It’s not right to abuse someone in the first place. There is no reason to abuse anyone. The only thing that makes this even worse is when people know about the abuse, but treat the abuser with kindness & the victim with disdain. Treating someone who has the courage to open up about being abused is one of the cruelest things a person can do to another in my opinion. It takes a lot of courage to go against the abuser’s wishes in any way, especially their desire to keep their acts secret, because once it’s out, you can’t take it back. To treat someone in this position as if they’re lying, making a big deal about nothing, acting like a spoiled brat, trivialize their feelings or experiences or claim they want to hear nothing about it is absolutely disgraceful & disgusting. Anyone who does this should be utterly ashamed of their actions, but sadly that is rare.
People who act this way are people who are fans of the meme I mentioned at the beginning of this post. Those people obviously have issues. Since I’m related to many of that type of person & have seen their sick behavior first hand, I think I can say that without any doubt. Thanks to these people, I have learned a few things about this kind of person.
People who treat victims as they do often have abuse in their past. They don’t have the guts to face that fact, so they deny it. They put on a fake happy face & tell stories of their happy family. Their denial runs deep so they don’t have to face the pain. Any perceived threat to it & they attack. This includes silencing other victims who are willing to speak out, even when those victims are their own family.
There are others who know the narcissist & refuse to believe the truth. They believe the “nice guy/girl” act & will also attack any threat to their denial of the truth.
People like this are just as toxic as the narcissist who abused you in the first place. And sadly, they’re out there creating memes like this & hurting & manipulating God only knows how many people who see it. It’s utterly disgusting! You really can’t believe everything you read, because sometimes it’s nothing more than garbage written by toxic people.
Narcissists clearly are experts in the area of controlling. One lesser known tactic they use is called coercive control. It is most commonly known to happen in romantic relationships, but it also can happen in parent/child relationships.
Coercive control doesn’t always involve physical violence, yet victims wonder if they don’t obey the narcissist, will it turn violent one day? Fear is a great weapon, & those who use coercive control are well aware of that fact. Often without so much as touching their victim, they instill a deep fear in them.
There are other signs of coercive control that people need to be aware of abusers using.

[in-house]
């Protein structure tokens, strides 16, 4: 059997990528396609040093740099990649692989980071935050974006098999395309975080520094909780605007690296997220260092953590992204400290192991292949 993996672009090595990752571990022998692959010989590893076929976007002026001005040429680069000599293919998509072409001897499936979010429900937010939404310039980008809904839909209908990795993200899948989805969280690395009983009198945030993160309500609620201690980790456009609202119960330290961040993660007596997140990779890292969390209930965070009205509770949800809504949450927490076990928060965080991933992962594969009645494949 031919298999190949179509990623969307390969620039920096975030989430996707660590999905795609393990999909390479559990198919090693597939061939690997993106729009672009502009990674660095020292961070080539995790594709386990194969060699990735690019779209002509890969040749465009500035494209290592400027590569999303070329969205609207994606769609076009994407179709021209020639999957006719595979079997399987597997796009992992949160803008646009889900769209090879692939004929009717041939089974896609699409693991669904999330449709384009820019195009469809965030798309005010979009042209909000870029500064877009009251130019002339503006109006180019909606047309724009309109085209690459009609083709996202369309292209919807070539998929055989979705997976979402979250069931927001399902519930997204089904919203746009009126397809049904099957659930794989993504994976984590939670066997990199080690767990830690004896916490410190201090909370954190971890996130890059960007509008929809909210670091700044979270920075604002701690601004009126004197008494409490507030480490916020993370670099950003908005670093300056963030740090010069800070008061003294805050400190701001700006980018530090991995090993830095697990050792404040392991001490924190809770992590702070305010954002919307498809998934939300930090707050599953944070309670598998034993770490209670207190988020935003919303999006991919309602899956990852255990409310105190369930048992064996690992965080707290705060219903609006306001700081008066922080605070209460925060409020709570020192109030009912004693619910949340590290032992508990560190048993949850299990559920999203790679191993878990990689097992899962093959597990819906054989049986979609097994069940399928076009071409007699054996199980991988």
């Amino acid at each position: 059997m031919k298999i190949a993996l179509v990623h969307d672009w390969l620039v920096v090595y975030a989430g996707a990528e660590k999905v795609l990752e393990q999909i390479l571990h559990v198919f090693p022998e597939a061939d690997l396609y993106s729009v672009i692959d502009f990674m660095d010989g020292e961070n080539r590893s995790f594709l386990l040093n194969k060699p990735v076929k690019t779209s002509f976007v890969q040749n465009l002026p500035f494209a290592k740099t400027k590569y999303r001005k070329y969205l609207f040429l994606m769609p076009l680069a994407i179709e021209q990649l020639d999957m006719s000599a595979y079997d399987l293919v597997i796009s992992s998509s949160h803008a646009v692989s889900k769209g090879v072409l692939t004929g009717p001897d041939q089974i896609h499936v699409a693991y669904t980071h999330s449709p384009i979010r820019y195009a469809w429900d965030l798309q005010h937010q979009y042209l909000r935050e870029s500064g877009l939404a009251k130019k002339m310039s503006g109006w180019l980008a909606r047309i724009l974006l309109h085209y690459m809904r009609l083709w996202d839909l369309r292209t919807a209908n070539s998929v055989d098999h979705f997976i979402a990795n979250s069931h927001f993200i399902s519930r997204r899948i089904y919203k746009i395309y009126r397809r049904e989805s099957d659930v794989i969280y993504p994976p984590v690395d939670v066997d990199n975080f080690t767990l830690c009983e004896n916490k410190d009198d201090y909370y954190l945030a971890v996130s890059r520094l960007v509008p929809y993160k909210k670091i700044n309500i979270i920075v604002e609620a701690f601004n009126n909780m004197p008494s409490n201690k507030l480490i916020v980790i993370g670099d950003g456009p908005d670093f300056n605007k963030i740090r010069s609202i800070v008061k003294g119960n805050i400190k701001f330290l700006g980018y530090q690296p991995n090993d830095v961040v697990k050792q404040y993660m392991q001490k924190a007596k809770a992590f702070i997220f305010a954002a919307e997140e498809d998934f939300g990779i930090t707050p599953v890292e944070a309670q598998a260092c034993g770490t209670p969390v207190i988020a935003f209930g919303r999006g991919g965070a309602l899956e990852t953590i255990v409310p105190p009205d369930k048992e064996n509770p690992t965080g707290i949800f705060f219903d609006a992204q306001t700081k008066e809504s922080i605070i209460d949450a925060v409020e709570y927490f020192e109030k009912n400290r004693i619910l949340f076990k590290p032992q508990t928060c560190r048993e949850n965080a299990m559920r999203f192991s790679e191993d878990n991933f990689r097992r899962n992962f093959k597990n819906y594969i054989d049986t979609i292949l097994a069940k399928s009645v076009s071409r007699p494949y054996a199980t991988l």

Intimidation is a big red flag. Towards the end of my first marriage, my ex was trying to intimidate me by punching things other than me. After, he would tell me how lucky I was he was hitting the walls instead of me. Other forms of intimidation can include showing weapons, blocking you from leaving the room or standing over you in a way as to make themselves look much bigger than you.
“Minor” violent acts. I hate to use the word minor with violent acts because it sounds like it’s trivializing violence. That isn’t my intention. What I mean is acts like pushing, holding you in place or even pinching hard. These are so called minor violent acts.
Using threats to control. Threatening to leave you, to commit suicide or hurt your child or pet in order to get what they want fall into the category of coercive control.
Micromanaging a victim. When someone controls things like how you dress or how you wash the dishes, it makes you easy to control because in time, you feel as if you must ask your partner for permission to do everything. Some parents continue treating their adult child as if they were young children in need of their guidance well into adulthood. This is known as infantilization.
Financial abuse. An abusive partner will keep their mate in the relationship by destroying their credit, spending all of their paychecks or refusing them all access to the couple’s finances.
Isolation is another form of coercive control. It’s no secret that abusers isolate their victims. Isolation makes victims easy to control by limiting the information & support they can receive from outside sources. Abusers may claim their victims’ friends or family aren’t good for them as one way to isolate their victims.
Sex is a very commonly used method of coercive control. Abusers may violently rape their victims of course, but that isn’t always the case. Many use shame, saying things like, “Any other woman in the world would do this one little thing for me…” or, “If you loved me, you would do this for me.” They also may be very good lovers at first to get you hooked on sex with them, then in time, they suddenly lose interest in having sex with you. When you practically beg them is when they have power over you. They use the opportunity to tell you what they want from you that will make them regain interest in sex.
When things like this happen, it’s not easy to identify these behaviors as abusive at first. Abusers get worse gradually, to build a victim’s tolerance to abuse. This is probably why so many victims stay… it happened so gradually, they didn’t even realize it was happening. By the time they did, they felt unable to escape.